Each attempt to silence Palestinian artists only makes our voices grow louder. It’s time to admit that Miri Regev is the best thing to happen to Palestinian culture since Israel’s founding. Period.
I generally do not tend to write about the Mizrahi struggle and what kind of effect Regev is having on it. But in my eyes she is undoing the hard work of Mizrahi activists and functioning mostly as Netanyahu’s emissary, who uses her to spread hatred and fear in the backyards of Israeli society, where the Mizrahi struggle began. Regev does the job well — she removes the burden of racism and oppression from Netanyahu, while making sure to keep the Mizrahi struggle at bay.
Far be it from me, as a Palestinian citizen who shares this country with Arab Jews (or Jewish Arabs), to judge what Regev does vis-a-vis the Mizrahi struggle. Only time will determine its fate once the Regev era is over. But when taking into consideration the outcome of Regev’s stint as culture minister in Israel, I am convinced as a Palestinian that things have never been better.
The Palestinian national poet, Mahmoud Darwish, would never have received all of this exposure, since never has there been such widespread public discussion of his poetry. And this is probably the opportunity to break it to the culture minister that Darwish has been dead for eight years. So no, Mrs. Regev, there is no way to force him to change the words to his poems and threaten to cut him off from state funds.
When was the last time a Palestinian actor was not ashamed of winning an Israeli prize? When was the last time a Mizrahi poet from Lod performed on stage alongside a Palestinian rapper from Lod? Can you remember the last time a Palestinian actress dedicated her Ophir Prize (the Israeli equivalent of an Oscar) to the women living in the 36 unrecognized Bedouin villages in the Negev Desert?
This puts Regev in a tough spot, to the point that she tried to pressure Haifa’s municipality to cancel Palestinian rapper Tamer Nafar’s performance at an Arab-Jewish music festival.
The territorial war over the public’s consciousness began long ago. After our military defeat came nearly 20 years of military rule. The 70s brought about the end of the Shin Bet’s shadowy rule, the control over our education, and the aggressive attempt at Israelizing us. Only in the 80s were we able to, slowly, overcome the trauma of the Nakba; yet Palestinian culture remained underground, and Arabs who dared to do art chose lighter political and social topics.
In the heyday of the Oslo Accords, Palestinian artists began working together with Jews. But distance was always kept, and Israeli artists controlled nearly every aspect of the work, even if it was viewed as “partnership,” and regardless of how left-wing they were. Only in the 00’s did we see the glimmerings of a new generation of conscious Palestinian artists. A generation that speaks fluent Hebrew but is not automatically viewed as a traitor.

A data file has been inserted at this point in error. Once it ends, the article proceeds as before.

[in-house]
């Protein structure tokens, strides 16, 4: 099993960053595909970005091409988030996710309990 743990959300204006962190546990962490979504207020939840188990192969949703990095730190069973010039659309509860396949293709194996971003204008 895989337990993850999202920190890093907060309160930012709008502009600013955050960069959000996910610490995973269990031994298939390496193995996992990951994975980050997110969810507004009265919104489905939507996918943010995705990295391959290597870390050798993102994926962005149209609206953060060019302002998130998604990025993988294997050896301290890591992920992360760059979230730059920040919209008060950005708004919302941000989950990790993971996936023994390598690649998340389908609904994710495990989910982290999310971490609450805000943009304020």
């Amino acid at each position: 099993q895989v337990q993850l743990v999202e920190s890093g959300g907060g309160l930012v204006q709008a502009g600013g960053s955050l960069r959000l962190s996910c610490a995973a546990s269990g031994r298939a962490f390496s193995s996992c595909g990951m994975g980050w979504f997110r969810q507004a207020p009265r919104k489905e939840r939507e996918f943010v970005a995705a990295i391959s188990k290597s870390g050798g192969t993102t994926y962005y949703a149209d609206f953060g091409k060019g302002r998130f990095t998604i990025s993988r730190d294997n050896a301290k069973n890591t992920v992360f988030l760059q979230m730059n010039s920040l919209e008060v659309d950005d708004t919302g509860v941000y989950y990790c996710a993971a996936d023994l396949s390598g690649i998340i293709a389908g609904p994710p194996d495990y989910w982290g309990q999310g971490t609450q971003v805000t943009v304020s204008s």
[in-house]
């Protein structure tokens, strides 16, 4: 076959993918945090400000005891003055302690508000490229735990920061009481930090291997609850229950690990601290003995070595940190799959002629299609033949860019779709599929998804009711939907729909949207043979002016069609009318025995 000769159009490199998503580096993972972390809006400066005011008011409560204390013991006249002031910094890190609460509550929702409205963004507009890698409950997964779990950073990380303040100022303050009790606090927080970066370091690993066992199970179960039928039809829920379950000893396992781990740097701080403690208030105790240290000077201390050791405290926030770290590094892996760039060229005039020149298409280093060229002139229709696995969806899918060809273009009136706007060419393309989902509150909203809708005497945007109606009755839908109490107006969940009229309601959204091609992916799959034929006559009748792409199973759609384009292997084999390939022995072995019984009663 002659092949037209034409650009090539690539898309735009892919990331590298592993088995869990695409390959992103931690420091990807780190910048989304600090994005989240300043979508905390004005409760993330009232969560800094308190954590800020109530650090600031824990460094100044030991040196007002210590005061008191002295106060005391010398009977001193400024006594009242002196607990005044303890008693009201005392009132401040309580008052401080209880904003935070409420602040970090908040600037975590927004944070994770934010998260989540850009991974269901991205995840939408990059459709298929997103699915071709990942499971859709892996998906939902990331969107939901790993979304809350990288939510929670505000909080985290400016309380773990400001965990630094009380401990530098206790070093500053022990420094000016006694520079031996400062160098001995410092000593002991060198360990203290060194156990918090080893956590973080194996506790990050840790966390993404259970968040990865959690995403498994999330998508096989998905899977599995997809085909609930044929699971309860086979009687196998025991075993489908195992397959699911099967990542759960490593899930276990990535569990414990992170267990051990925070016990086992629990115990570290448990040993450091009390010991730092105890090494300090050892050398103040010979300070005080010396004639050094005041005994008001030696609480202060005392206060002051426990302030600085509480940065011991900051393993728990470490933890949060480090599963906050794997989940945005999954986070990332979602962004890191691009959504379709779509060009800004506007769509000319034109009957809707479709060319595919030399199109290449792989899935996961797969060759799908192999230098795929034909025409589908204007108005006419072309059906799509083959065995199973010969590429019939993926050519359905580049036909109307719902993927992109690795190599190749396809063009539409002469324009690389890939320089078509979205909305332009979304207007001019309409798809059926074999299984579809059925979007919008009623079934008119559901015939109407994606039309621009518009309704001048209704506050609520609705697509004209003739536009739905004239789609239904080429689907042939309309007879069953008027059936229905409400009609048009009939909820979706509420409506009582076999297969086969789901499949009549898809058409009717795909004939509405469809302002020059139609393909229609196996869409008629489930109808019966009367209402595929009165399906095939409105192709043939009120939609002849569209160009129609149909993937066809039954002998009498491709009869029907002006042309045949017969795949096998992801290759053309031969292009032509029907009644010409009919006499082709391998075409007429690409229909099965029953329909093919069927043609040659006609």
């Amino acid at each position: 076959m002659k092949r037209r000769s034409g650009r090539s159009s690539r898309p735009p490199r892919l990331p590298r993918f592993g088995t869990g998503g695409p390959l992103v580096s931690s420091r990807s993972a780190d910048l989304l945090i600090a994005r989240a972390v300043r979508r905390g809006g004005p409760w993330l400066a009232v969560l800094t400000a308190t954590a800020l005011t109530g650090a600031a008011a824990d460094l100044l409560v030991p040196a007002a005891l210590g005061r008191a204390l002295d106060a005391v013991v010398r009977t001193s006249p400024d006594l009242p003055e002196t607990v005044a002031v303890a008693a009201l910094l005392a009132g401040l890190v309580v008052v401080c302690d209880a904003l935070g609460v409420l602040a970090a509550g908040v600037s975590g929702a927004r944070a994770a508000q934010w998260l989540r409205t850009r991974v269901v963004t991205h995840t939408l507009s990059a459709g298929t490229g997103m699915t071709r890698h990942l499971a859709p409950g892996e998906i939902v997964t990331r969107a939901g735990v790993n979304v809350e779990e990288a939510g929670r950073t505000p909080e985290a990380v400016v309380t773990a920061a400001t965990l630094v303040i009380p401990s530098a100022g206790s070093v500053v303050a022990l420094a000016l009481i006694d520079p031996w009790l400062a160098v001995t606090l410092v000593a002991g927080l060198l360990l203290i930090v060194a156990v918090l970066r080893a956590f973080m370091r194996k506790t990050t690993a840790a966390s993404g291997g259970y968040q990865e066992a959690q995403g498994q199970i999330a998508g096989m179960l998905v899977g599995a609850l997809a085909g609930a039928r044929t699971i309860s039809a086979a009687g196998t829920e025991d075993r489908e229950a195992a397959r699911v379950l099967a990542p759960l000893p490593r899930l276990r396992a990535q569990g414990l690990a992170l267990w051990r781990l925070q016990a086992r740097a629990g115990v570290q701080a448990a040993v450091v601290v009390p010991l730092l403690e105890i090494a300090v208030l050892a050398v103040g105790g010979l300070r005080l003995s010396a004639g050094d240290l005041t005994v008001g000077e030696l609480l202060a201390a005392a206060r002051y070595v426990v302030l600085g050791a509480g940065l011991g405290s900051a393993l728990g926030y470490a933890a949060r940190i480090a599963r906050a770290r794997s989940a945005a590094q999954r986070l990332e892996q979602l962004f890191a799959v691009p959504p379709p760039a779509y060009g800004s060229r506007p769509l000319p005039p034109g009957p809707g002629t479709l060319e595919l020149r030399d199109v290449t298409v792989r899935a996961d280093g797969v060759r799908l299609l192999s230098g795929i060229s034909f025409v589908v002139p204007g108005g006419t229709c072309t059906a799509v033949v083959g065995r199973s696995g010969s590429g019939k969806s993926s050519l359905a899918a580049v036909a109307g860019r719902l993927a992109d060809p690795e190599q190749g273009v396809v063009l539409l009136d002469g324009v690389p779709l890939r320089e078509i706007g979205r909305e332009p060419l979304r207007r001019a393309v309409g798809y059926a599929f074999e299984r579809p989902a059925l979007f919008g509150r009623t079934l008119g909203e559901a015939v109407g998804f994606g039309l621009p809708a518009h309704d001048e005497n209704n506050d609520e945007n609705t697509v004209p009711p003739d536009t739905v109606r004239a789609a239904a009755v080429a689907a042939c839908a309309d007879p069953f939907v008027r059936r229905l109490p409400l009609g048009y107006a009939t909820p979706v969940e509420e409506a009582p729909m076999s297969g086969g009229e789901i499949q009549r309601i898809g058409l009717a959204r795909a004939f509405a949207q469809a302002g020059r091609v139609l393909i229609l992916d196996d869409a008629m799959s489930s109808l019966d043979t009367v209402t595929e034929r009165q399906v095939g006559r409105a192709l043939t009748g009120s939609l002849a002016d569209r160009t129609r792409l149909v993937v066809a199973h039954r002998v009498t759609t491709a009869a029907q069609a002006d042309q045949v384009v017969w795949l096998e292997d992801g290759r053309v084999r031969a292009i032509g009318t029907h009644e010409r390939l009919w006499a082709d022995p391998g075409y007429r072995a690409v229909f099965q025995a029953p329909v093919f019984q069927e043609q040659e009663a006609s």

But in the Regev era, everyone goes into full gear: Palestinians, Mizrahim, Ashkenazim, leftists, and rightists. And as a result of Regev’s campaign of persecution, the Palestinian narrative finally has the upper hand.
On the one hand, Arab artists whom have undergone a revolutionary process in order to get where they are, the ones who define themselves as proud Palestinians in an Israeli cultural scene full of unabashed hatred and racism. The pain felt over the years by talented actors such as Mohammad Bakri, Makram Khoury, Salim Dau, and Salwa Nakara gave birth to a generation of artists, including Hani Abu Sa’ad, Ibtisam Mara’ana, Salah Bakri, Amal Murkus, Tamer Nafar, and others. Miri Regev just happened to be the one to knock too loudly on the closet, leaving powerful Palestinian artists — and Jews who for years have felt suffocated by the Zionist narrative — no choice but to wake up and go out into the world.
Not only did they come out of the closet of silence, they also began working together. Yes, Arab-Jewish partnership in the world of culture became not only legitimate — it turned into an important tool in the political struggle. It was not so long ago that these kinds of partnerships were harshly criticized by Arab society due to either the constant suspicion of collaboration, the feeling that Arabs are being exploited as a minority, the worry that the Palestinian will be wrongly presented in Israeli culture, and the perpetuation of Jewish cultural supremacy. Today this kind of discourse is hardly heard.
On the other hand, the government’s persecution has reached these Palestinian artists. And the oppression faced by Jewish artists (it is doubtful whether they are leftists or human rights activists, or whether they simply don’t like the direction Israeli culture is taking) finally caused them to understand which way the wind blows, to the point that it forced them to take a stand.
Think about an anonymous Palestinian poet who is just starting out, such as Dareen Tatour. What are the chances that a group of high-brow poets and artists will openly call for her release after she was jailed for writing a “poem on Facebook?” A few years ago I would have said nearly zero. But today, with the attacks on authors, poets, poems, movies, singers, and performances — it’s happening. And that’s a good thing.
If artists don’t get up and take serious action — a kind of cultural intifada — they may find themselves writing a play that will immediately be picked up by the Ministry of Culture and Sport, which will focus on a young Mizrahi woman from the periphery who turned into the culture minister in the Zionist state.
This article was first published in Hebrew on Local Call. Read it here.